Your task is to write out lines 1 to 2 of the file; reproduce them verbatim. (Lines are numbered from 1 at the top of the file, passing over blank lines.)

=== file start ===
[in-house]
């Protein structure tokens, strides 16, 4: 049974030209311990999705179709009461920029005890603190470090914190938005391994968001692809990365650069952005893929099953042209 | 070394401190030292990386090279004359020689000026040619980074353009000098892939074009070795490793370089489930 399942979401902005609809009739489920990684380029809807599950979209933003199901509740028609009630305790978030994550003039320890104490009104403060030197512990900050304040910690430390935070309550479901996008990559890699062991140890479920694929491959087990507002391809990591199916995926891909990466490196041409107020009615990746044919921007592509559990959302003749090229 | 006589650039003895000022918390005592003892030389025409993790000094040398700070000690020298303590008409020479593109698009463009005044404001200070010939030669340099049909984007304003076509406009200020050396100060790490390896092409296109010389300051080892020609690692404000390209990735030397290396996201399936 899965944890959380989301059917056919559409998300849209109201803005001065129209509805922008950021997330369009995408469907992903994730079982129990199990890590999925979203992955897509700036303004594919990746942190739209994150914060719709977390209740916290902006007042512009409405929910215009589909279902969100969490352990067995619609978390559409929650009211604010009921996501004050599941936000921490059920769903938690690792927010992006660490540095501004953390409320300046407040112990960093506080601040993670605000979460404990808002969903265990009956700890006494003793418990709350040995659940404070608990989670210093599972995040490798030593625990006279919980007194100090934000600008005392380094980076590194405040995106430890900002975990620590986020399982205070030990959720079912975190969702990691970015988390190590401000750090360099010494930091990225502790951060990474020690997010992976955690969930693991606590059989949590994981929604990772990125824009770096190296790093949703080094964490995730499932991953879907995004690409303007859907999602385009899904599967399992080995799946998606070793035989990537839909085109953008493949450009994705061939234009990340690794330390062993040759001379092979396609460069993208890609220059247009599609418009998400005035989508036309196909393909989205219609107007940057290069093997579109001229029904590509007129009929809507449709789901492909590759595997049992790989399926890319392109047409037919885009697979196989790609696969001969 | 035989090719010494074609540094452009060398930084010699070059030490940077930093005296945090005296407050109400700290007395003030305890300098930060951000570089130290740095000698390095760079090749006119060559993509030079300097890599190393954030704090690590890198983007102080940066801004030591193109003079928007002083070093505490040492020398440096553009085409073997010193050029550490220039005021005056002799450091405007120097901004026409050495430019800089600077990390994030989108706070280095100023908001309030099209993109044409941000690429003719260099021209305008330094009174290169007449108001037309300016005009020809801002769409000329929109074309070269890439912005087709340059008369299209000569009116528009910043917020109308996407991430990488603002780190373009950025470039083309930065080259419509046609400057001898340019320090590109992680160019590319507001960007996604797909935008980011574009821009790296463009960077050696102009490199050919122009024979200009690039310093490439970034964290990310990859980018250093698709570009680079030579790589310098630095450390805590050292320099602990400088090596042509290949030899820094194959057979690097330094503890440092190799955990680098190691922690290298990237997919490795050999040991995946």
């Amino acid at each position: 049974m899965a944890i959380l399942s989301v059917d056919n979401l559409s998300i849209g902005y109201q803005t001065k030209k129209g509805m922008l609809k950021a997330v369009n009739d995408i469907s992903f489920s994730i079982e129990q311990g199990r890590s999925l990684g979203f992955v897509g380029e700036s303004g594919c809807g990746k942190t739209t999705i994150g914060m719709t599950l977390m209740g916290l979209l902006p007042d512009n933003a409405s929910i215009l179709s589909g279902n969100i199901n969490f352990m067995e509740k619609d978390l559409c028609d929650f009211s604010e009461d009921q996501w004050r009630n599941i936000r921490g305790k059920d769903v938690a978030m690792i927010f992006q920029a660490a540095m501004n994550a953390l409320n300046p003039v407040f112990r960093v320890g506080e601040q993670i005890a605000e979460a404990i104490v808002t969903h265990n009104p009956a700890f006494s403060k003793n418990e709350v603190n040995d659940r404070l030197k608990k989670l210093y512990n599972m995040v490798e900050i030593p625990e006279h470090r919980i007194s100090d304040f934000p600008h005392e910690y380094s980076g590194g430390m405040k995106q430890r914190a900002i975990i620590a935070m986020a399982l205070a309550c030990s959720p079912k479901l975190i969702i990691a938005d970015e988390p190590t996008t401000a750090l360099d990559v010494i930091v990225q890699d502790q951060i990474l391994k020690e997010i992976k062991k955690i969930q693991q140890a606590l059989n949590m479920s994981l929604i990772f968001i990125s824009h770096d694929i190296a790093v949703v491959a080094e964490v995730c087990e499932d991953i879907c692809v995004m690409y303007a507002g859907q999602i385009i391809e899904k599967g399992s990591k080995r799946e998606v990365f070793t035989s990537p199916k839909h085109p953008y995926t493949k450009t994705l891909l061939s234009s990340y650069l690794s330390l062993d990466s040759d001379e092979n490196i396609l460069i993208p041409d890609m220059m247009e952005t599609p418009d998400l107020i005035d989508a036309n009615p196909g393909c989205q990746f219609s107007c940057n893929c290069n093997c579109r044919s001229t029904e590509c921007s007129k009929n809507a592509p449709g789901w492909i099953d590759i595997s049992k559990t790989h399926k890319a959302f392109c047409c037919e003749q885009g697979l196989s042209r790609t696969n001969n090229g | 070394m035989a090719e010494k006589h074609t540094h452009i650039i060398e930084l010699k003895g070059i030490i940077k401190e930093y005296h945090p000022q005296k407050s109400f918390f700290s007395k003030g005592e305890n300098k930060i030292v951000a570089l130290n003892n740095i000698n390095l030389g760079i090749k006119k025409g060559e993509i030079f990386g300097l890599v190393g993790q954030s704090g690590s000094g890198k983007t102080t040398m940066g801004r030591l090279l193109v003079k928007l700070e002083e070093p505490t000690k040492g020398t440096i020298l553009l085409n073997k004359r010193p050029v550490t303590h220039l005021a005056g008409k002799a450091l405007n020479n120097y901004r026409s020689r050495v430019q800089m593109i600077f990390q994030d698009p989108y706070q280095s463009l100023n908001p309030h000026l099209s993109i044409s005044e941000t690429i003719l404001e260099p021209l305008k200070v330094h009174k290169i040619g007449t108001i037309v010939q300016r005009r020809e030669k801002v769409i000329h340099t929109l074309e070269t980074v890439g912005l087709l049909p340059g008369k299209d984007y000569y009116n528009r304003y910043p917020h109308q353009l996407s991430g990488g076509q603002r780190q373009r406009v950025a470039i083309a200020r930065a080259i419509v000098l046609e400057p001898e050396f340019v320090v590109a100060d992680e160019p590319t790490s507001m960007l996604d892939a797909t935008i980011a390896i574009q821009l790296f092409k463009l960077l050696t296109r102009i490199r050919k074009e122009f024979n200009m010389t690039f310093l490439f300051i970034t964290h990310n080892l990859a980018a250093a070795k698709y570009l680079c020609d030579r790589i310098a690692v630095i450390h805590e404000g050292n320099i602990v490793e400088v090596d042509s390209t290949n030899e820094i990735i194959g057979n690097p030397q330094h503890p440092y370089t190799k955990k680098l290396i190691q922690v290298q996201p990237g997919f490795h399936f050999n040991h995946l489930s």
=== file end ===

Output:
[in-house]
């Protein structure tokens, strides 16, 4: 049974030209311990999705179709009461920029005890603190470090914190938005391994968001692809990365650069952005893929099953042209 | 070394401190030292990386090279004359020689000026040619980074353009000098892939074009070795490793370089489930 399942979401902005609809009739489920990684380029809807599950979209933003199901509740028609009630305790978030994550003039320890104490009104403060030197512990900050304040910690430390935070309550479901996008990559890699062991140890479920694929491959087990507002391809990591199916995926891909990466490196041409107020009615990746044919921007592509559990959302003749090229 | 006589650039003895000022918390005592003892030389025409993790000094040398700070000690020298303590008409020479593109698009463009005044404001200070010939030669340099049909984007304003076509406009200020050396100060790490390896092409296109010389300051080892020609690692404000390209990735030397290396996201399936 899965944890959380989301059917056919559409998300849209109201803005001065129209509805922008950021997330369009995408469907992903994730079982129990199990890590999925979203992955897509700036303004594919990746942190739209994150914060719709977390209740916290902006007042512009409405929910215009589909279902969100969490352990067995619609978390559409929650009211604010009921996501004050599941936000921490059920769903938690690792927010992006660490540095501004953390409320300046407040112990960093506080601040993670605000979460404990808002969903265990009956700890006494003793418990709350040995659940404070608990989670210093599972995040490798030593625990006279919980007194100090934000600008005392380094980076590194405040995106430890900002975990620590986020399982205070030990959720079912975190969702990691970015988390190590401000750090360099010494930091990225502790951060990474020690997010992976955690969930693991606590059989949590994981929604990772990125824009770096190296790093949703080094964490995730499932991953879907995004690409303007859907999602385009899904599967399992080995799946998606070793035989990537839909085109953008493949450009994705061939234009990340690794330390062993040759001379092979396609460069993208890609220059247009599609418009998400005035989508036309196909393909989205219609107007940057290069093997579109001229029904590509007129009929809507449709789901492909590759595997049992790989399926890319392109047409037919885009697979196989790609696969001969 | 035989090719010494074609540094452009060398930084010699070059030490940077930093005296945090005296407050109400700290007395003030305890300098930060951000570089130290740095000698390095760079090749006119060559993509030079300097890599190393954030704090690590890198983007102080940066801004030591193109003079928007002083070093505490040492020398440096553009085409073997010193050029550490220039005021005056002799450091405007120097901004026409050495430019800089600077990390994030989108706070280095100023908001309030099209993109044409941000690429003719260099021209305008330094009174290169007449108001037309300016005009020809801002769409000329929109074309070269890439912005087709340059008369299209000569009116528009910043917020109308996407991430990488603002780190373009950025470039083309930065080259419509046609400057001898340019320090590109992680160019590319507001960007996604797909935008980011574009821009790296463009960077050696102009490199050919122009024979200009690039310093490439970034964290990310990859980018250093698709570009680079030579790589310098630095450390805590050292320099602990400088090596042509290949030899820094194959057979690097330094503890440092190799955990680098190691922690290298990237997919490795050999040991995946």